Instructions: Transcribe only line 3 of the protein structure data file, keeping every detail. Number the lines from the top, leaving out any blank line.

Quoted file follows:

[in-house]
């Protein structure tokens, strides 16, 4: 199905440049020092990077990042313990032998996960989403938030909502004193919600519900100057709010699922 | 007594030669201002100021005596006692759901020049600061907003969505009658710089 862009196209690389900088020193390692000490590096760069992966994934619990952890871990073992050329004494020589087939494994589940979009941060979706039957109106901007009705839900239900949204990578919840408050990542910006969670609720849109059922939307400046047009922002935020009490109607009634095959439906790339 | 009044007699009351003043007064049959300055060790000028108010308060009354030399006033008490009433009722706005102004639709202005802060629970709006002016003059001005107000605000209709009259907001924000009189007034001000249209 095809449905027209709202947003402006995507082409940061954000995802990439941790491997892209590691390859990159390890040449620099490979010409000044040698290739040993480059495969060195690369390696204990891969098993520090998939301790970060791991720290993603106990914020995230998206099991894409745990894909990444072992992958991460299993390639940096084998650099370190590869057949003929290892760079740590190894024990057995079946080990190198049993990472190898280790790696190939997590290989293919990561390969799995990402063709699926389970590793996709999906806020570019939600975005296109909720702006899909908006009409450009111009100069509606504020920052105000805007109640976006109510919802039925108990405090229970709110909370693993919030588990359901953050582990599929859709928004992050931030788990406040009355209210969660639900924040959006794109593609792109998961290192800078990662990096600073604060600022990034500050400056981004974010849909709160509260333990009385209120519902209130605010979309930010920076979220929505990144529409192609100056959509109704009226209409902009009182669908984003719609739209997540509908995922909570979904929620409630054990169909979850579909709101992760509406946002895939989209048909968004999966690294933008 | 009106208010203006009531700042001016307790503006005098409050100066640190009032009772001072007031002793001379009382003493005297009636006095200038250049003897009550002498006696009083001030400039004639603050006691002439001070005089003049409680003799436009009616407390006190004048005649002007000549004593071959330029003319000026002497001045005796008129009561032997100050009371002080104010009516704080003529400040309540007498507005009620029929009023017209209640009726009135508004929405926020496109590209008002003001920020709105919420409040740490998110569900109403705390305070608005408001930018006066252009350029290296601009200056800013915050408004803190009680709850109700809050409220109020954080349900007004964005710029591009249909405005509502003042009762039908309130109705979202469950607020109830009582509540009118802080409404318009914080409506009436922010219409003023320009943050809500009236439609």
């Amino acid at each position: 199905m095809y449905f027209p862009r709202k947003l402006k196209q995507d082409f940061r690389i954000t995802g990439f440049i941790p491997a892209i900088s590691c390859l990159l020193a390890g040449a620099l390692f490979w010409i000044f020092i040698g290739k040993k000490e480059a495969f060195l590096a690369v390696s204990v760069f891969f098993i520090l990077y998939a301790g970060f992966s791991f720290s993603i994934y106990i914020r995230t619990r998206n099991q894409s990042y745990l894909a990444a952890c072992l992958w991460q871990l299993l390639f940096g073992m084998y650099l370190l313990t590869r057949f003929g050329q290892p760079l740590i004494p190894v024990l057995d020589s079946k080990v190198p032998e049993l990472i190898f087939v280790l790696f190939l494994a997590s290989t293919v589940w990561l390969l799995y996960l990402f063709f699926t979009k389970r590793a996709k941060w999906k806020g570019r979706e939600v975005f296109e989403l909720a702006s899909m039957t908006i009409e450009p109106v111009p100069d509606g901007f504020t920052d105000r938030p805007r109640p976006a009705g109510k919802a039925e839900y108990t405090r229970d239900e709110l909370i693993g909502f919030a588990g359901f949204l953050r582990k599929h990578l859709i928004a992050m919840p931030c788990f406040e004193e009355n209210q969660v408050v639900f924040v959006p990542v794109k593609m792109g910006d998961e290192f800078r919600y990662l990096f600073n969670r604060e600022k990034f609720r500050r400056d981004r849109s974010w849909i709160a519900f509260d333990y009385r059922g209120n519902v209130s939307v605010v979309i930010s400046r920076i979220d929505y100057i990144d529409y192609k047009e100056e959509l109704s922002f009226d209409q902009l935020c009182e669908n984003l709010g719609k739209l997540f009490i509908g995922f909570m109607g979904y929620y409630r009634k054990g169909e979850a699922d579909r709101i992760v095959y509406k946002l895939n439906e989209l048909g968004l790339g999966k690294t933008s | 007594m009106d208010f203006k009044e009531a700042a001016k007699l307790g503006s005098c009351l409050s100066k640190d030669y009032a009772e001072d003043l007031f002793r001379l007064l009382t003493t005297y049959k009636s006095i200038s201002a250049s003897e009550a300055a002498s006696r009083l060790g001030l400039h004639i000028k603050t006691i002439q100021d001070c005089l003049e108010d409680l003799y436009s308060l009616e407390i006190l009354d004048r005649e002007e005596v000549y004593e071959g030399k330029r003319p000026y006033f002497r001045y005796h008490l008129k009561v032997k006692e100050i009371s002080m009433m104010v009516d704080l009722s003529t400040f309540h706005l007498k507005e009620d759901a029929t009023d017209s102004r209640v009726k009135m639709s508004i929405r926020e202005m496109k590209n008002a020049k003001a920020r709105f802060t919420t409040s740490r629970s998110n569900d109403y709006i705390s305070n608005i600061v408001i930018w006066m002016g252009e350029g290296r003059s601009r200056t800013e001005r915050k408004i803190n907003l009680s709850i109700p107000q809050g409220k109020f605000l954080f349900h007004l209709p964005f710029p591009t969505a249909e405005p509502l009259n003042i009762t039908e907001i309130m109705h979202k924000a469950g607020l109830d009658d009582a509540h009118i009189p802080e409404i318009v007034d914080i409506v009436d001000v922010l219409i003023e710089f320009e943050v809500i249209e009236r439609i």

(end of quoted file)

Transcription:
């Amino acid at each position: 199905m095809y449905f027209p862009r709202k947003l402006k196209q995507d082409f940061r690389i954000t995802g990439f440049i941790p491997a892209i900088s590691c390859l990159l020193a390890g040449a620099l390692f490979w010409i000044f020092i040698g290739k040993k000490e480059a495969f060195l590096a690369v390696s204990v760069f891969f098993i520090l990077y998939a301790g970060f992966s791991f720290s993603i994934y106990i914020r995230t619990r998206n099991q894409s990042y745990l894909a990444a952890c072992l992958w991460q871990l299993l390639f940096g073992m084998y650099l370190l313990t590869r057949f003929g050329q290892p760079l740590i004494p190894v024990l057995d020589s079946k080990v190198p032998e049993l990472i190898f087939v280790l790696f190939l494994a997590s290989t293919v589940w990561l390969l799995y996960l990402f063709f699926t979009k389970r590793a996709k941060w999906k806020g570019r979706e939600v975005f296109e989403l909720a702006s899909m039957t908006i009409e450009p109106v111009p100069d509606g901007f504020t920052d105000r938030p805007r109640p976006a009705g109510k919802a039925e839900y108990t405090r229970d239900e709110l909370i693993g909502f919030a588990g359901f949204l953050r582990k599929h990578l859709i928004a992050m919840p931030c788990f406040e004193e009355n209210q969660v408050v639900f924040v959006p990542v794109k593609m792109g910006d998961e290192f800078r919600y990662l990096f600073n969670r604060e600022k990034f609720r500050r400056d981004r849109s974010w849909i709160a519900f509260d333990y009385r059922g209120n519902v209130s939307v605010v979309i930010s400046r920076i979220d929505y100057i990144d529409y192609k047009e100056e959509l109704s922002f009226d209409q902009l935020c009182e669908n984003l709010g719609k739209l997540f009490i509908g995922f909570m109607g979904y929620y409630r009634k054990g169909e979850a699922d579909r709101i992760v095959y509406k946002l895939n439906e989209l048909g968004l790339g999966k690294t933008s | 007594m009106d208010f203006k009044e009531a700042a001016k007699l307790g503006s005098c009351l409050s100066k640190d030669y009032a009772e001072d003043l007031f002793r001379l007064l009382t003493t005297y049959k009636s006095i200038s201002a250049s003897e009550a300055a002498s006696r009083l060790g001030l400039h004639i000028k603050t006691i002439q100021d001070c005089l003049e108010d409680l003799y436009s308060l009616e407390i006190l009354d004048r005649e002007e005596v000549y004593e071959g030399k330029r003319p000026y006033f002497r001045y005796h008490l008129k009561v032997k006692e100050i009371s002080m009433m104010v009516d704080l009722s003529t400040f309540h706005l007498k507005e009620d759901a029929t009023d017209s102004r209640v009726k009135m639709s508004i929405r926020e202005m496109k590209n008002a020049k003001a920020r709105f802060t919420t409040s740490r629970s998110n569900d109403y709006i705390s305070n608005i600061v408001i930018w006066m002016g252009e350029g290296r003059s601009r200056t800013e001005r915050k408004i803190n907003l009680s709850i109700p107000q809050g409220k109020f605000l954080f349900h007004l209709p964005f710029p591009t969505a249909e405005p509502l009259n003042i009762t039908e907001i309130m109705h979202k924000a469950g607020l109830d009658d009582a509540h009118i009189p802080e409404i318009v007034d914080i409506v009436d001000v922010l219409i003023e710089f320009e943050v809500i249209e009236r439609i």